Winter Park considers new rules on short-term rentals |

Winter Park considers new rules on short-term rentals

Summit County has been using a host compliance hotline to manage short-term rentals like these in Keystone. Winter Park Town Council is currently considering similar regulations.
Photo by Libby Stanford /

On Tuesday, Winter Park Town Council discussed proposed short-term rental policies that aim to help the town better regulate lodging concerns, as well as gain a better understanding of their impact to the community.

Recommendations from a town-formed committee suggested annual licensing, rentals have a responsible agent to respond to concerns, requiring certain information be included in advertisements and allowing for the revocation of a license for code or safety violations.

The suggestions closely mirror regulations enacted by other mountain resort communities in recent years.

“What I appreciate about the policy and the recommendations from the group is that it gives us another avenue to ensure compliance and encourage corrective behaviors,” Winter Park Town Manager Keith Reisberg said.

The proposed annual licensing fee in order to legally advertise a short-term rental unit in town would be $150. The license number for each unit would also have to be included in any listings.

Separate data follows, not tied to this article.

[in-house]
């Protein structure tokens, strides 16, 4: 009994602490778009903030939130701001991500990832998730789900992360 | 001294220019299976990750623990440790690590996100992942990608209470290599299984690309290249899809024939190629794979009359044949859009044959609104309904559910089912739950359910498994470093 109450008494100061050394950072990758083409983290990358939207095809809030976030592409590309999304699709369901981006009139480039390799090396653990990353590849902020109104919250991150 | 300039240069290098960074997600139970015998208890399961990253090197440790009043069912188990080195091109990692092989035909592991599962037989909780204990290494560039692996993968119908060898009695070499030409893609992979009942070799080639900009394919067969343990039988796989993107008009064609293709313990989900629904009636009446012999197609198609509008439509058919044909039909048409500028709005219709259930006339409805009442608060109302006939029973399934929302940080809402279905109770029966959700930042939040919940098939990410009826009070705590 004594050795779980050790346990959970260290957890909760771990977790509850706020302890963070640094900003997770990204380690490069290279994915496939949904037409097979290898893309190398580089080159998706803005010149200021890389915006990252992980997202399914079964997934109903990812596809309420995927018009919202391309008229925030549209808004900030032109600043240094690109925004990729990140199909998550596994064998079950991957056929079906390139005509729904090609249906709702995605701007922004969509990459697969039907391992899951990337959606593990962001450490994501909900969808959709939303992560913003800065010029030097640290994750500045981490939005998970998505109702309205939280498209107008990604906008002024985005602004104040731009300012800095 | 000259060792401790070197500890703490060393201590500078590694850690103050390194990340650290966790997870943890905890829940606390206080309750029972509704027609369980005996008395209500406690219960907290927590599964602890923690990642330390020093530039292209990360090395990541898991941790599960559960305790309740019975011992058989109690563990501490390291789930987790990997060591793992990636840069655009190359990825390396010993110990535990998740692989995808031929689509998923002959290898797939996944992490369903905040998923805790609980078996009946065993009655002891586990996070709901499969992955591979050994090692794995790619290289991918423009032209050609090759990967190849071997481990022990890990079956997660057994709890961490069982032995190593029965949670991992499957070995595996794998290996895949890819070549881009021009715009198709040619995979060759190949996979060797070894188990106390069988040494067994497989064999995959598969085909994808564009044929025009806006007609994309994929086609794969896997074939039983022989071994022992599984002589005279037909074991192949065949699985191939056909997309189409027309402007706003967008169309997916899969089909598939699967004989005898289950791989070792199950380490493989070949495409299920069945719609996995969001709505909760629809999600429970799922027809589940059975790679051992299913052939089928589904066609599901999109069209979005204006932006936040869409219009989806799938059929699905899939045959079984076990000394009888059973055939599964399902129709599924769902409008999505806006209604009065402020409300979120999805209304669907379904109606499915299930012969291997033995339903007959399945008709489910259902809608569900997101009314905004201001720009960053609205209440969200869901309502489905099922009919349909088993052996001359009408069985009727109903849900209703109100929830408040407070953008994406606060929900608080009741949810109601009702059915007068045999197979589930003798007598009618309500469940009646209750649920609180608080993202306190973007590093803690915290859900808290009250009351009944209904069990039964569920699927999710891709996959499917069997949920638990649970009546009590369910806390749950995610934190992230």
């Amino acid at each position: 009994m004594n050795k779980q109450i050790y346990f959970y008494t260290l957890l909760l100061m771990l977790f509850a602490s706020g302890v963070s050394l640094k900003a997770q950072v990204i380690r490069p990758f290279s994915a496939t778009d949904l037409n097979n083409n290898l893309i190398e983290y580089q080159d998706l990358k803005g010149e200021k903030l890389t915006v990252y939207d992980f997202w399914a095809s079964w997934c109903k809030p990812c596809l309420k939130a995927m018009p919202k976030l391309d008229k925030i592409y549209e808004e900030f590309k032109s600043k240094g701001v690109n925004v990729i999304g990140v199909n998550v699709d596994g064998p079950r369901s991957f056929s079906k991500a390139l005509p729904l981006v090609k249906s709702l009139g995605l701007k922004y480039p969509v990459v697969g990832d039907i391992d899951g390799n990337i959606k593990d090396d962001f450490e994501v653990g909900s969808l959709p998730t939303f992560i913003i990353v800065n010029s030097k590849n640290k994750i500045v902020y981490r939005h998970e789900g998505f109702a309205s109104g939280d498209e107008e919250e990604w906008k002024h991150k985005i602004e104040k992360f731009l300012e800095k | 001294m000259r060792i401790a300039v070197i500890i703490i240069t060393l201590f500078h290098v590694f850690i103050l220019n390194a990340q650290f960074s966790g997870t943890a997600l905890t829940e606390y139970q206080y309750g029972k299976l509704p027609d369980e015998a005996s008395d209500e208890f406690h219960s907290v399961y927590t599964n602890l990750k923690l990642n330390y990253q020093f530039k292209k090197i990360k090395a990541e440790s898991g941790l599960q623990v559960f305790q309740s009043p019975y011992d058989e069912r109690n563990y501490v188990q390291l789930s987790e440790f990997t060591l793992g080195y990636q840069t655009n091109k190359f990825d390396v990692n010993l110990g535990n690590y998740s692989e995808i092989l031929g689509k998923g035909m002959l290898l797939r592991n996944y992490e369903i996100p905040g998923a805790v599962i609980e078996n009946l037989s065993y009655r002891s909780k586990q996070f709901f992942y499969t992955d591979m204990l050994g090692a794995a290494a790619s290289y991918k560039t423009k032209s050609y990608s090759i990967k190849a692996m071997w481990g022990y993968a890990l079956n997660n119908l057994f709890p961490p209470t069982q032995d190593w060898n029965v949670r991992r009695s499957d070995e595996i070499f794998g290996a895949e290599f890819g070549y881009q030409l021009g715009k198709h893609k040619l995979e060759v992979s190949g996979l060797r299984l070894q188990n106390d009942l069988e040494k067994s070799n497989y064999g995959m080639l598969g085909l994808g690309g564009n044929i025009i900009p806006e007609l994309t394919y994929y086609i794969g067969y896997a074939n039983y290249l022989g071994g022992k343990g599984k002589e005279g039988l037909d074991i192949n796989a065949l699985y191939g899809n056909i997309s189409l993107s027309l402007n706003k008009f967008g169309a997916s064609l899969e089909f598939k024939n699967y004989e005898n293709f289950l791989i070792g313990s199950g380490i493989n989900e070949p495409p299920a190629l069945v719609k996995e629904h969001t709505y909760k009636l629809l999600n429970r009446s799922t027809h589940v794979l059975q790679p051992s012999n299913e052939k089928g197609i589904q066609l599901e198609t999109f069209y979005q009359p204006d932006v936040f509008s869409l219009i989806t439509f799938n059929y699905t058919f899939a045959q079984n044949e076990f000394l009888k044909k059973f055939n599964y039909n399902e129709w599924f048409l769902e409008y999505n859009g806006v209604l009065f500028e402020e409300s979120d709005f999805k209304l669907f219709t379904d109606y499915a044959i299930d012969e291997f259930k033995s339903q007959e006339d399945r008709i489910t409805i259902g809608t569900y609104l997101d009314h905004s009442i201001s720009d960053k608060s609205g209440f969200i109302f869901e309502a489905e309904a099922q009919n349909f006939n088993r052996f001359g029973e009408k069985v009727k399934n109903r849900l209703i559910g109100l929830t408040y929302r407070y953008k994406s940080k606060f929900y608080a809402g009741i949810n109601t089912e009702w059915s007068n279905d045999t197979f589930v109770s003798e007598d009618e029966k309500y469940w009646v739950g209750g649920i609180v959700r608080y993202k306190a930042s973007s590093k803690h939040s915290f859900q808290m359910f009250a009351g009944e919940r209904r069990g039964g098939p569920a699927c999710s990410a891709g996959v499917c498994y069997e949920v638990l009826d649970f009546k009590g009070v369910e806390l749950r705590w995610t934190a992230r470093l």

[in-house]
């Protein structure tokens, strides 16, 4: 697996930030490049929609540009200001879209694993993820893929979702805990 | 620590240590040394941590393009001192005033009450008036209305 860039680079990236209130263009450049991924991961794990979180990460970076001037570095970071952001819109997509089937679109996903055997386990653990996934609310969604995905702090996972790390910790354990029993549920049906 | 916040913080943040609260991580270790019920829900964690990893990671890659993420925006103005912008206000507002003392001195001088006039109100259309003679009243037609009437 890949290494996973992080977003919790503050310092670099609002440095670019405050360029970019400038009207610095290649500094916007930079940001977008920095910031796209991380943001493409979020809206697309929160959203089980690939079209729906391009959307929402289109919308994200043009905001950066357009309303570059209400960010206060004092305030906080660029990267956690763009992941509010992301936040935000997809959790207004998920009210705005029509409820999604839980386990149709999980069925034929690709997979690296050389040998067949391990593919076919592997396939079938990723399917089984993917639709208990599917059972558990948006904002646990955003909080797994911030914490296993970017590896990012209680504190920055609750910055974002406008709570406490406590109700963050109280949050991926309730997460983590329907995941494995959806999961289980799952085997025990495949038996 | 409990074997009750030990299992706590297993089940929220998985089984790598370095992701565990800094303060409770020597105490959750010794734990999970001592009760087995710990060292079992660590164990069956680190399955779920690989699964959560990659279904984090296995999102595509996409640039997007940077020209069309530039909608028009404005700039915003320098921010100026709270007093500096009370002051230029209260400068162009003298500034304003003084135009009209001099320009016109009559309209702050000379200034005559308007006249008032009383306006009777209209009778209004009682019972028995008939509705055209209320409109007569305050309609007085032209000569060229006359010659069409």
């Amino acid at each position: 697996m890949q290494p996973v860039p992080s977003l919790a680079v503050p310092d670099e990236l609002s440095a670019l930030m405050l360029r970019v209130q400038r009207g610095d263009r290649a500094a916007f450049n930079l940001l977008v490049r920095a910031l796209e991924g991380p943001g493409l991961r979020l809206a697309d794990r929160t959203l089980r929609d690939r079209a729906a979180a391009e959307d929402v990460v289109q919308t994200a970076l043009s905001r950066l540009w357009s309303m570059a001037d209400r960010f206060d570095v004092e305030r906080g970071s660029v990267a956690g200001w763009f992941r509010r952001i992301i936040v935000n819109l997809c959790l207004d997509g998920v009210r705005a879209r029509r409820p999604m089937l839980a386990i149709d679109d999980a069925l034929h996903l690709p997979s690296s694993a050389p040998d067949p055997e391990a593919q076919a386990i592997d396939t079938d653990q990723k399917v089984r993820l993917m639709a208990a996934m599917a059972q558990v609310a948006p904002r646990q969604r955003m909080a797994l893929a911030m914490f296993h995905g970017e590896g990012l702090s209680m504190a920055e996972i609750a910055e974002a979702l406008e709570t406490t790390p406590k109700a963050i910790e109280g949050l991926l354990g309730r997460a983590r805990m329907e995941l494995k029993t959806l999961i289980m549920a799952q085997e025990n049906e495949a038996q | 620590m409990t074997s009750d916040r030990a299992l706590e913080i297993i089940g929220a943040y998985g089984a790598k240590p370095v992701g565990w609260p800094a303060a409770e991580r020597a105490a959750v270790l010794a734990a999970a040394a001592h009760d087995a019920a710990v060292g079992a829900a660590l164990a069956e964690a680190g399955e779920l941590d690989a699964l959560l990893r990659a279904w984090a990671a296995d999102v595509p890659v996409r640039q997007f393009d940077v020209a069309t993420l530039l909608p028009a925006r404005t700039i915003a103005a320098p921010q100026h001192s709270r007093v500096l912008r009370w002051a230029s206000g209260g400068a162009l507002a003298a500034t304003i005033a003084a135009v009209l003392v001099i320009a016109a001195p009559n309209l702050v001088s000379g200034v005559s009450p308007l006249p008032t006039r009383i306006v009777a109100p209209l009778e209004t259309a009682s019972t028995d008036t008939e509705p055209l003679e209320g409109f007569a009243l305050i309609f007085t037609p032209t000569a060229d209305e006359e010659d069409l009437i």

In addition to a license, short-term rentals would be required to have a responsible agent available 24/7 to respond to issues at the unit within a certain time frame. The agent could be a property management company or an individual.

Further recommendations included that when rentals apply to the town for a license, they be required to list the occupancy of each unit, and any units that want to host more than 20 people would be directed to apply for a conditional use permit through the town.

Short-term rentals also wouldn’t be able to offer on-street, overnight parking, and the listing would have to include information about the unit’s available parking.

To address more common complaints around noise, trash and nuisances, the proposed policies would allow the town to fine the owner of the property. If too many violations occur, the license could be revoked.

Similarly, the owner would be responsible for burn violations and must have it posted inside the unit if a fire ban is in place.

“Making the property owner become responsible for ensuring compliance is one of the key ways we start to address those problem areas and ensure we have positive guest experiences,” Reisberg said.

The rentals would also have to be compliant with health and safety requirements, such as having working carbon monoxide and smoke detectors.

Council members seemed supportive of the suggested policies. The policies will be in front of council in February with the expectation that if adopted, they could take effect in October.

Winter Park is hosting an open house from 4-6 p.m. Jan. 26 to discuss the draft policies.

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